In the "Erlang-B" calculation, one Erlang implies a single channel in continuous use (or two channels at fifty percent use, and so on, pro rata), usually for one hour. For example, if a bank has two tellers and during the busiest hour of the day they're both busy the whole time, that would represent two erlang of traffic.
Typically erlang might be used to determine if a system is over- or under- trunked (has too many or too few phone lines). It might also be used to measure traffic on a T-1, to determine how many voice lines are in use at the busiest hour of the time period being examined; for 24 channels, if only 12 are ever in use, the other 12 might be made available as data channels. The erlang calculation also determines "grade of service" or "blocking factor" - if a user tries to make a call during the busy hour, how likely is it that they will get a busy signal (typically a blocking factor of 5% or 1 in 20 is considered acceptable).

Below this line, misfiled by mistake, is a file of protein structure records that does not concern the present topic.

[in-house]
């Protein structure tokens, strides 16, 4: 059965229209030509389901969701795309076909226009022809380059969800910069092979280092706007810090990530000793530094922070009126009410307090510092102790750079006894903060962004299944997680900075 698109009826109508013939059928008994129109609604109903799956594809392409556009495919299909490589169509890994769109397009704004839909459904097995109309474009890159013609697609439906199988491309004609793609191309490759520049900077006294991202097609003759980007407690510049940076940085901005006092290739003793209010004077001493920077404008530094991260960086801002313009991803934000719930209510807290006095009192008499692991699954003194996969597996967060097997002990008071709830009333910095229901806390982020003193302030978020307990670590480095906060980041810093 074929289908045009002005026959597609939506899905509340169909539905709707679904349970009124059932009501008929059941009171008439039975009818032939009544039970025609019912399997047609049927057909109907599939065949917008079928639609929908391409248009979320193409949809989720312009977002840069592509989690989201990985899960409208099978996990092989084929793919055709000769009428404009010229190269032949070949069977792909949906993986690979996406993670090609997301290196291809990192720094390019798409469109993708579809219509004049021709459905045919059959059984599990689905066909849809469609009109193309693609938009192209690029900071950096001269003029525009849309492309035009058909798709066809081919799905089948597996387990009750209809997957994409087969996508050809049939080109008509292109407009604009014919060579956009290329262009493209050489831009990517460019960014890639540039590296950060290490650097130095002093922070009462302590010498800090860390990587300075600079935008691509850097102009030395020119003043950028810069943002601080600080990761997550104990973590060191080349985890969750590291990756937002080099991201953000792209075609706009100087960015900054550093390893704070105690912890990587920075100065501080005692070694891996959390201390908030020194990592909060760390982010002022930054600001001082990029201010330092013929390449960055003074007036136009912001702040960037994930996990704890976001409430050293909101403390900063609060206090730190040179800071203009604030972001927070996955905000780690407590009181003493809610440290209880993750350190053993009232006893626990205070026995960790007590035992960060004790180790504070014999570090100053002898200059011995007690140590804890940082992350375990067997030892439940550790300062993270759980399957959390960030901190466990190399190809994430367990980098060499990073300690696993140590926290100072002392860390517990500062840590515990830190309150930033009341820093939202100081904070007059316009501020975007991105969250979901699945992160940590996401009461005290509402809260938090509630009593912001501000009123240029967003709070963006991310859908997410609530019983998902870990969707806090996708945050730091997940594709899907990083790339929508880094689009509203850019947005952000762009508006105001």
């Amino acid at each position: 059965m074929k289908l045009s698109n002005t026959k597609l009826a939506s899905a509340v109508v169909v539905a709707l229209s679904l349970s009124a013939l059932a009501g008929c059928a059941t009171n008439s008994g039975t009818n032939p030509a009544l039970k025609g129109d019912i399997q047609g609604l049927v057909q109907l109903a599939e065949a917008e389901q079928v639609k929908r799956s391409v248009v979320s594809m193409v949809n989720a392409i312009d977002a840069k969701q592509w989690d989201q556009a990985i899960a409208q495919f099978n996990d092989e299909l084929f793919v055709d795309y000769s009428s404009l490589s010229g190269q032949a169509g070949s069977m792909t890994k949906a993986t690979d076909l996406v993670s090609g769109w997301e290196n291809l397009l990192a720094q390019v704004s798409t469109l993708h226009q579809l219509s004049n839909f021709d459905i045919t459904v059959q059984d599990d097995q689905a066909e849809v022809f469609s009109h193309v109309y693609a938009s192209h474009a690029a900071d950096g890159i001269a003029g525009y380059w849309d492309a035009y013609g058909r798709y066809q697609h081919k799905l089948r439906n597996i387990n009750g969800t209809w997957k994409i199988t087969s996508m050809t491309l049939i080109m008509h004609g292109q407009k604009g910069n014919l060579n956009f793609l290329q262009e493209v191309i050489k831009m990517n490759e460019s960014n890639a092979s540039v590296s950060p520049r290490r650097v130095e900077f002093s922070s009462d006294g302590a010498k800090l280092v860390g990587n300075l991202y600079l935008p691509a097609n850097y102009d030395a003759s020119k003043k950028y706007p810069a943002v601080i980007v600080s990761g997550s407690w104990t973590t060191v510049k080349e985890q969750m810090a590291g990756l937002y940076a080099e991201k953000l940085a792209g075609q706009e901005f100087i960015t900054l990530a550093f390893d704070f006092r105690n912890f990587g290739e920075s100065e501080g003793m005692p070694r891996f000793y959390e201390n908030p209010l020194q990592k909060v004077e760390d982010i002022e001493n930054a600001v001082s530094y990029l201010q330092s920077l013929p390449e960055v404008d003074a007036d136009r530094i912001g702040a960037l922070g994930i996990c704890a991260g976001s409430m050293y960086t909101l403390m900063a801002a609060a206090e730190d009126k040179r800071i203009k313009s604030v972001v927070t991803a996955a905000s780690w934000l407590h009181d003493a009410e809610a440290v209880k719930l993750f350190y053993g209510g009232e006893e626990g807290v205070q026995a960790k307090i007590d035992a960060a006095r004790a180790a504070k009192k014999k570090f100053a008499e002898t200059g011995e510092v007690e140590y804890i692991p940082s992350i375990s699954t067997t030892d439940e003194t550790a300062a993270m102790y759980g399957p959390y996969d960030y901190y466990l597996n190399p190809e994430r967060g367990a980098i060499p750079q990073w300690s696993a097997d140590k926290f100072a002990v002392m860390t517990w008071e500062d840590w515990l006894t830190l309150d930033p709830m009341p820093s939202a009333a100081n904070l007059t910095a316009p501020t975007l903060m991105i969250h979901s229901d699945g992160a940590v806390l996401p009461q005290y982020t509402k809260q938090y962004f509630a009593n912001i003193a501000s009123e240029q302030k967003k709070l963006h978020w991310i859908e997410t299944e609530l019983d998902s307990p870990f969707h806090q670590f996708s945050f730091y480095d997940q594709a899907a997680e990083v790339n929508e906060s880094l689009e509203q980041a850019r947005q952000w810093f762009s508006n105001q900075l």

There are a range of different Erlang formulas, depending on assumptions about caller behaviour when encountering a busy tone.
The "Erlang C" calculation is often used to calculate the number of agents or customer service representatives needed to staff a call center.